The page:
Pinjore (Haryana), May 8 (IANS) Brought back from virtual extinction, the flight to freedom of the endangered vultures, it seems, has been grounded by red-tapism in Haryana, literally!Also Read - Bengaluru: Speeding Mercedes Rams Into 6 Vehicles, 1 Dead
Ornithologists say they are awaiting bird-tracking permissions, but it will be few months more before eight highly endangered adult white-backed vultures, including six captive-bred, are introduced in the wild for the first time. Also Read - West Bengal Tightens Omicron-Related Travel Rules | 9 Key Points
Satellite transmitters or platform terminal transmitters will be tagged to each of them to monitor their behaviour in the wild once they are released. The monitoring will pave the way for the release of other captive-bred vultures in nature. Also Read - West Bengal NEET UG Counselling 2021 Big Update: Process To Begin Soon | Check Important Details Here
“We are awaiting final permission (from the Union Government)… hopeful for release later this year,” SAVE Programme Manager Chris Bowden told IANS.
SAVE (Saving Asia’s Vultures from Extinction) comprises 14 organisations involved in saving the vultures from meeting the fate that befell the dodo and the passenger pigeon.
As the Gyps species of vultures teetered on the brink of extinction, conservation organisations successfully bred them in captivity and are now planning their reintroduction into the wild.
Jatayu Conservation Breeding Centre near here is Asia’s first centre of its kind run by the Bombay Natural History Society (BNHS) with the assistance of British charity Royal Society for the Protection of Birds (RSPB).
The Pinjore centre, named after mythical bird Jatayu that tried to rescue Sita from the clutches of Ravana in the Hindu epic Ramayana, is home to 226 vultures. Two similar breeding centres are in Rani in Assam and Rajabhatkhawa in West Bengal.
The vultures in these breeding centres belong to three highly endangered white-backed, slender-billed and long-billed Gyps species.
Bowden, RSPB’s Globally Threatened Species Officer who monitors vulture breeding projects in India, said: “Indian vulture species have not been captive-bred before anywhere in the world, but closely-related species have been.”
The Pinjore centre houses a majority of the world’s captive stock of the three threatened vulture species. Sixty vulture fledglings were hatched in 2016 at the three centres.
“It’s still early to give a figure of new arrivals for this year, but we are optimistic,” Bowden, who is currently based in Bengaluru, said.
Union Environment and Forests Minister Prakash Javadekar last June released two captive Himalayan griffon vultures in the wild from the Pinjore centre on an experimental basis. Both birds were wing-tagged and leg-ringed for identification, but not tagged with satellite transmitters.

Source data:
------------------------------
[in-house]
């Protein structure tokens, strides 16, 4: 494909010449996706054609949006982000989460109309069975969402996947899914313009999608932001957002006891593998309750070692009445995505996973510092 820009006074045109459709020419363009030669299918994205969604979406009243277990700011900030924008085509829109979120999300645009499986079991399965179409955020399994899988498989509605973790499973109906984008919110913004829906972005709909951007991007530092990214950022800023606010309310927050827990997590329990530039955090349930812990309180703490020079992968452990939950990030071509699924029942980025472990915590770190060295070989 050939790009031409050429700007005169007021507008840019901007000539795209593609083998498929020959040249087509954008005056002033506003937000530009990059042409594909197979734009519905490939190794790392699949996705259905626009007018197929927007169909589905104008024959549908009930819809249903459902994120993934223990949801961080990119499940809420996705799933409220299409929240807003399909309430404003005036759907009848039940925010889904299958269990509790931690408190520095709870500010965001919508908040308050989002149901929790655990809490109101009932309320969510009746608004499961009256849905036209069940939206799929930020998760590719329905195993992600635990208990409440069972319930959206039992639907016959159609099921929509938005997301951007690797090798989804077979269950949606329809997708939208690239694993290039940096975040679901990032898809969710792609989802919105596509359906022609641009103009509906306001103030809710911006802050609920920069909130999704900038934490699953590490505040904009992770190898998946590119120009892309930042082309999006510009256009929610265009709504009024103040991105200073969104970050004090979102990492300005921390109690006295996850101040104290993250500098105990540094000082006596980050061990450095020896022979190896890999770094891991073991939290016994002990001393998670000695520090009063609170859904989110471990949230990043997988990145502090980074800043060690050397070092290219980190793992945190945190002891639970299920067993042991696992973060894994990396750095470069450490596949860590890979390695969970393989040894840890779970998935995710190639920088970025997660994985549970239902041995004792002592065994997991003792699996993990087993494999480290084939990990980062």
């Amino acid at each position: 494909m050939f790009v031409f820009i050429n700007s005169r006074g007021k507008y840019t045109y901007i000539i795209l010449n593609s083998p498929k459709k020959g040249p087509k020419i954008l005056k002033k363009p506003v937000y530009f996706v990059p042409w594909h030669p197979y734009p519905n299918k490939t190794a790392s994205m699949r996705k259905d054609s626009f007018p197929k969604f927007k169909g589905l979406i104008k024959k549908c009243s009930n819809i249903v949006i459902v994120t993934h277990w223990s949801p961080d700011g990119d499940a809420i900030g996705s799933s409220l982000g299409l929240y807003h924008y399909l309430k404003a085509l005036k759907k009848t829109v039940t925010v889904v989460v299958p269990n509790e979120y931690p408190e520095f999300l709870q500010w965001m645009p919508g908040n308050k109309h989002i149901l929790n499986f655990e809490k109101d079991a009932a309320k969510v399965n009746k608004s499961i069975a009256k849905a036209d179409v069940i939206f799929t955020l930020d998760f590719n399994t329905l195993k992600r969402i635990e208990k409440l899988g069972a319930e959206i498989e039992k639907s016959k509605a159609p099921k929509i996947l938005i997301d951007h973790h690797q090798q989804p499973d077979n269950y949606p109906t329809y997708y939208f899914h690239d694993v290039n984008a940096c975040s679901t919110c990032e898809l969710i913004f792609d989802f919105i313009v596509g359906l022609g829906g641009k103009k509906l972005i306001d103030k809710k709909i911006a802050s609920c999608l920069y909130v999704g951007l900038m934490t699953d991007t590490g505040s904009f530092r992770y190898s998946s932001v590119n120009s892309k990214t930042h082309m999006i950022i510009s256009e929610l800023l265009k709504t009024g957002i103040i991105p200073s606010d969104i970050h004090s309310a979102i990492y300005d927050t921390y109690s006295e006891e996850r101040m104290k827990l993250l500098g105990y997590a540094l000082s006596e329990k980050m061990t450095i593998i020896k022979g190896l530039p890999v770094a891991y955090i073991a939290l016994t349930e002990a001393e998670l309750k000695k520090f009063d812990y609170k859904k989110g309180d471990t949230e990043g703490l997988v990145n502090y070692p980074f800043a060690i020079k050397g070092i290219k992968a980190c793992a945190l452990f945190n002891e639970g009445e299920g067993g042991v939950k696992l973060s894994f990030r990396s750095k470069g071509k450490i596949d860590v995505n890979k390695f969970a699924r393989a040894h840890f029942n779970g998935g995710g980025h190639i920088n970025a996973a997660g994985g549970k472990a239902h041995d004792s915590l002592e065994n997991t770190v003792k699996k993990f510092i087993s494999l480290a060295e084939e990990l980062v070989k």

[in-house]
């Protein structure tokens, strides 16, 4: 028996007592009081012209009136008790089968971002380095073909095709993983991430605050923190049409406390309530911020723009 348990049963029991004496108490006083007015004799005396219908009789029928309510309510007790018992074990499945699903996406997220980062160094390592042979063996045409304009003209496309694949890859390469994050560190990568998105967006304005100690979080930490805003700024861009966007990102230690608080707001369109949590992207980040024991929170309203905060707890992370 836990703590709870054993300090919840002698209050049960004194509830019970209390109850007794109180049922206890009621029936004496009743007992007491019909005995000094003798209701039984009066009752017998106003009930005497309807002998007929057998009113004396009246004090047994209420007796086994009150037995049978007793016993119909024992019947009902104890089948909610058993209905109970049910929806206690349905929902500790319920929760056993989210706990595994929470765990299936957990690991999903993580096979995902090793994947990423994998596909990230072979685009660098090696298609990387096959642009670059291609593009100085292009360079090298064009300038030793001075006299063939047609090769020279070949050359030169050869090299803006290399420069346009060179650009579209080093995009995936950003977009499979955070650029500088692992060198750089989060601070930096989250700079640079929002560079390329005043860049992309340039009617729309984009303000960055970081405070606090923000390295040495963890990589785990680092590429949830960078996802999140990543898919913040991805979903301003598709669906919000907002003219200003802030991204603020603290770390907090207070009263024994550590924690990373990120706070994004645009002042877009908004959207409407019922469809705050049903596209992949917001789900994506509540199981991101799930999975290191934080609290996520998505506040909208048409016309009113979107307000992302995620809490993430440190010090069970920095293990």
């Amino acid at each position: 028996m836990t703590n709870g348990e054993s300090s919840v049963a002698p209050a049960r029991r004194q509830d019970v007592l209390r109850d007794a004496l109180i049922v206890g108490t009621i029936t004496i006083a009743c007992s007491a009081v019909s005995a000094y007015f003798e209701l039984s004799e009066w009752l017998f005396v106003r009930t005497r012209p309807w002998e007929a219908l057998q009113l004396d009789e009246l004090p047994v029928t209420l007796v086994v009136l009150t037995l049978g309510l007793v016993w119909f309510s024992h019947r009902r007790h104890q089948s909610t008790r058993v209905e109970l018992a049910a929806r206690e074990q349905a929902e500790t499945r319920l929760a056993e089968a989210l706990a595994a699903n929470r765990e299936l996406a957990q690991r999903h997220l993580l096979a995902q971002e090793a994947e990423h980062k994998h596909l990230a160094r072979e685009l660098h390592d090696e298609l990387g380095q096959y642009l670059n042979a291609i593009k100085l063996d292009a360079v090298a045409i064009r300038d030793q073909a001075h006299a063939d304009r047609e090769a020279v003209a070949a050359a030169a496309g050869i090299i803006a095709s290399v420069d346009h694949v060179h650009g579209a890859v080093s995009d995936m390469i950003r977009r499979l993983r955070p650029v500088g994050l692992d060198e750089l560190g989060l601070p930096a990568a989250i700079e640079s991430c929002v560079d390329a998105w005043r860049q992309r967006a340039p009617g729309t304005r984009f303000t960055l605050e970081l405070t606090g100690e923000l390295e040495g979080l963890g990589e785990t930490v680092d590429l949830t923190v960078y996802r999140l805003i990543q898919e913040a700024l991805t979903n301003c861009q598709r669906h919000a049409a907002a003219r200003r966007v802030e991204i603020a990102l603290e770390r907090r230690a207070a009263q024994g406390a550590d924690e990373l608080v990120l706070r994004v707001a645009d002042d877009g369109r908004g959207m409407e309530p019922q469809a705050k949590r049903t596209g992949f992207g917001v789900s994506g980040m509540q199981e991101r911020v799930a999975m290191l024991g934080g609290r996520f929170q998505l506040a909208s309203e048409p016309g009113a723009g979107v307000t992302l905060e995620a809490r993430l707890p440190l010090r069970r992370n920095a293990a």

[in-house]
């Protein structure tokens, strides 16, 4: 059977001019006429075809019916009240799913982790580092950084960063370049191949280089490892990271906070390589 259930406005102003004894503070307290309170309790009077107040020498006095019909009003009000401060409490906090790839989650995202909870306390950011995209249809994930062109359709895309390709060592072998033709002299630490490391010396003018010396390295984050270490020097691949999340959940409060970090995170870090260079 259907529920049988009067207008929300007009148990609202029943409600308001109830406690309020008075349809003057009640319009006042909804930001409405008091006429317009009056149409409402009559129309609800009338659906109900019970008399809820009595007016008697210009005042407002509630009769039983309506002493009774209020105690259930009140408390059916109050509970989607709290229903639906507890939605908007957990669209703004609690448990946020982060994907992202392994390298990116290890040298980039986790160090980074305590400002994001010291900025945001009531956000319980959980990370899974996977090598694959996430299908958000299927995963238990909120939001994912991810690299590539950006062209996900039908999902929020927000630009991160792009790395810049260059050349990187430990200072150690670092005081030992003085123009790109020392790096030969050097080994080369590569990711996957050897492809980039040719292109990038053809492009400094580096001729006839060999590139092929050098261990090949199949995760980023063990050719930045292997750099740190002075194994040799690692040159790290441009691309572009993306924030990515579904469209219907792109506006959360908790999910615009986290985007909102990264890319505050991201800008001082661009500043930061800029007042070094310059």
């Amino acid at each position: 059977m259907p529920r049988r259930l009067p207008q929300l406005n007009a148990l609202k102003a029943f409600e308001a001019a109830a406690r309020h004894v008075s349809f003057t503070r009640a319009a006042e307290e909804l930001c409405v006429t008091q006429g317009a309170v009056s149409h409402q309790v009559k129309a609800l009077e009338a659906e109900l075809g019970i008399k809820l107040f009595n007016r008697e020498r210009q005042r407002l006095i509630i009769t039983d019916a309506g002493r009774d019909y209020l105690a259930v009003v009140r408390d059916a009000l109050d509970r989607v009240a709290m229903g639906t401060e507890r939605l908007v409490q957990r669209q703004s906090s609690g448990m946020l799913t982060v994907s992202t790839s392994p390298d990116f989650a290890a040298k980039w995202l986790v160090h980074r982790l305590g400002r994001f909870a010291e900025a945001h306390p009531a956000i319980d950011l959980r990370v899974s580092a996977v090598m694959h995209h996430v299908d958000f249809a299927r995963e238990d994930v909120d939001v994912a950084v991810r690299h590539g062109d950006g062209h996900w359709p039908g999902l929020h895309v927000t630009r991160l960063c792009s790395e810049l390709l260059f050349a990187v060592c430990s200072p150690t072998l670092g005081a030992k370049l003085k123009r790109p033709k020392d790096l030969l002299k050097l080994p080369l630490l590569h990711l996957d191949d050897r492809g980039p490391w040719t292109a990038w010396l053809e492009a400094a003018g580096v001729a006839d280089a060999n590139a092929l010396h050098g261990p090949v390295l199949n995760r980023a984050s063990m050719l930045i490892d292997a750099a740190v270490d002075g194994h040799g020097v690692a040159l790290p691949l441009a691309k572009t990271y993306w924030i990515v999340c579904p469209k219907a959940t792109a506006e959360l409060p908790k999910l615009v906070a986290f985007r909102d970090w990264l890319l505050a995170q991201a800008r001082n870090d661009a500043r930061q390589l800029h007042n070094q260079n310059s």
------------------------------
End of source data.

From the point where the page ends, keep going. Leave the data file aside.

It was part of Asia’s first Gyps Vulture Reintroduction Programme under which the captive-bred birds were to be introduced in the wild.
Himalayan Griffon is not an endangered species, but is closely related to the Gyps vultures.
“The Pinjore team managed to monitor one released bird for a day before it disappeared while the second bird was tracked for almost a month. It was very difficult work since we didn’t have permission to satellite-track them, as planned.”
“Perhaps they will be sighted again. But sadly, without the tracking devices, we have only a small chance to establish the success or failure of that programme,” Bowden said.
BNHS studies in the past indicate that three of the nine species of vultures in India — oriental white-backed (Gyps bengalensis), slender-billed (Gyps tenuirostris) and long-billed (Gyps indicus) — are on the brink of extinction.
The BNHS attributes the decline of these scavenging birds that help maintaining ecological balance in nature to the extensive use of diclofenac in treating cattle. The vultures that consumed the carcasses of animals treated with diclofenac died with symptoms of kidney failure.
Bowden said latest nationwide studies and surveys on diminishing vulture population in India and other South Asian countries will be published very soon.
“The biggest worry is that vulture population is significantly lower than we had previously thought,” he said.
BNHS Principal Scientist (Ornithology) Vibhu Prakash, who manages the Pinjore centre, had documented the rapid vulture population decline in the Keoladeo National Park in Rajasthan in 1999.
According to him, almost 99 per cent of the white-backed vultures and 97 per cent of the long-billed vultures in the wild have vanished.
(Vishal Gulati can be contacted at firstname.lastname@example.org)
This is published unedited from the IANS feed.